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Is Russia really going after missionaries? Few publications seem to care

Is Russia really going after missionaries? Few publications seem to care

Imagine if the U.S. Congress passed a law saying that you cannot talk about your faith in your own home or anywhere else besides a church building. You can’t even send an email to your friends telling them about your home Bible study. And if you are found guilty of, say, telling your kid about your beliefs, lighting a menorah candle or spreading out a prayer rug, you’re fined $780.

That may sound outlandish, but such is life in today’s Russia. In July, President Vladimir Putin signed an anti-terror law that even got a rebuke from Edward Snowden for its overreach. Human Rights Watch reported the law was “rammed through Russian Parliament.” 

What didn’t get as well reported was how the law could affect religious groups.

An English-language summation of the law is here. One outlet that’s jumped on it has been the Huffington Post, which realized quickly which group might be the most affected by these rules. It stated in July:

A new anti-terrorism law in Russia includes measures that will limit religious work in the country, calling into question the fate of Mormon missionaries currently serving there. 
Russian President Vladimir Putin formally signed the legislation into effect on Thursday, which will prohibit the door-to-door evangelizing Mormon missionaries commonly do. On Friday, The Church of Jesus Christ of Latter-day Saints released a statement saying missionaries would remain in the country but will reevaluate their strategy. 

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Note to journalists: When reporting on charismatics, please try to get details right

Note to journalists: When reporting on charismatics, please try to get details right

Pentecostals and charismatics are the world’s fastest-growing form of Christianity. On a trip to India years ago, I was interviewing evangelical Protestant leaders when I asked them which churches were growing the fastest. Without hesitation, they all responded: Pentecostals. And they didn’t even agree theologically with those folks.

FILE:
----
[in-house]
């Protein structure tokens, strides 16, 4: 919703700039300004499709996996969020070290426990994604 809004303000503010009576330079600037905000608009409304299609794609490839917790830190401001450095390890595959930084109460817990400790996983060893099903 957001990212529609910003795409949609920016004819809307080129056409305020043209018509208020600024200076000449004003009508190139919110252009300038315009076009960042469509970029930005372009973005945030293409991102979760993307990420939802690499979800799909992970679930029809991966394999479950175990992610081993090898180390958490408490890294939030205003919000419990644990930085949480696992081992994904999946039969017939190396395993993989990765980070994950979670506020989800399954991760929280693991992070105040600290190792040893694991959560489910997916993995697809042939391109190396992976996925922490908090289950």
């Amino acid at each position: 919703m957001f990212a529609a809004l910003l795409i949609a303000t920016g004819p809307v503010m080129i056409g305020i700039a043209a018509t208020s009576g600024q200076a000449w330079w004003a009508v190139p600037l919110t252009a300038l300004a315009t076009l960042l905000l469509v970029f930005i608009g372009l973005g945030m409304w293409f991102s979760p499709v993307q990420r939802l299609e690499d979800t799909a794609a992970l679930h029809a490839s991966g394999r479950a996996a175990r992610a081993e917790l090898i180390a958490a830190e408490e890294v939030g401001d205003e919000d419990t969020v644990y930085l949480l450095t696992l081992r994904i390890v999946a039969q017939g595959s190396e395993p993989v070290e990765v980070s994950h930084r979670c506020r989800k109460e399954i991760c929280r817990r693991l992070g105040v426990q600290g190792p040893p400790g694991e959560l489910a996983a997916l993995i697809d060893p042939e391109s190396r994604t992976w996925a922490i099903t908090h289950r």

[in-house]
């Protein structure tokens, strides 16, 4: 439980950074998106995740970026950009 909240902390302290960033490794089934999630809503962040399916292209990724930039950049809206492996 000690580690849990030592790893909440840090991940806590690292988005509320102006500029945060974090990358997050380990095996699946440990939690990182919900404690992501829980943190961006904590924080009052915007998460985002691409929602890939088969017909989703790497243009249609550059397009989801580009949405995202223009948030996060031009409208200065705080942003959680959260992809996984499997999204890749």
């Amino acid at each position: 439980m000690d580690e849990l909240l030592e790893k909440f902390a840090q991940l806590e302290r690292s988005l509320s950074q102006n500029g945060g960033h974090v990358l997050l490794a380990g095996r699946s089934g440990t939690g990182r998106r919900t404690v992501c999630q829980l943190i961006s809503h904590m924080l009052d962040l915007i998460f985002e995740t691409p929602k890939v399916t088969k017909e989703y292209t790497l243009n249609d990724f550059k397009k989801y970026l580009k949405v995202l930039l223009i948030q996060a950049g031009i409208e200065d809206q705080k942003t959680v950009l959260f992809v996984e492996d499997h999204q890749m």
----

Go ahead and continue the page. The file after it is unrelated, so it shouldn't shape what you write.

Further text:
On this side of the pond, most denominations – which were initially opposed to charismatics (who are essentially Pentecostals who’ve stayed in mainline denominations), have made their piece with such groups. Not so with the Southern Baptist Convention.

Years ago, pastors who got caught up in the charismatic renewal got kicked out of their churches. More recently, the opposition was more subtle; in 2005 the SBC’s International Mission Board ruled that none of its missionaries could pray in tongues. That is, candidates would be asked when applying to be a missionary if they did so, even in their private prayers. An affirmative answer was an automatic disqualifier. The spiritual gift of tongues, mentioned in some detail in 1 Cor. 12-14, along with several mentions scattered through the book of Acts, is the most controversial of the gifts. But the Apostle Paul specifically said not to forbid it (at the end of 1 Cor. 14), so the Baptists’ decision in 2005 was a contested one, to say the least.

Which is why I did a double take when RNS broke this story announcing that after 10 years of  forbidding the gift of tongues, the IMB had done a 180 and was allowing its missionaries to do so.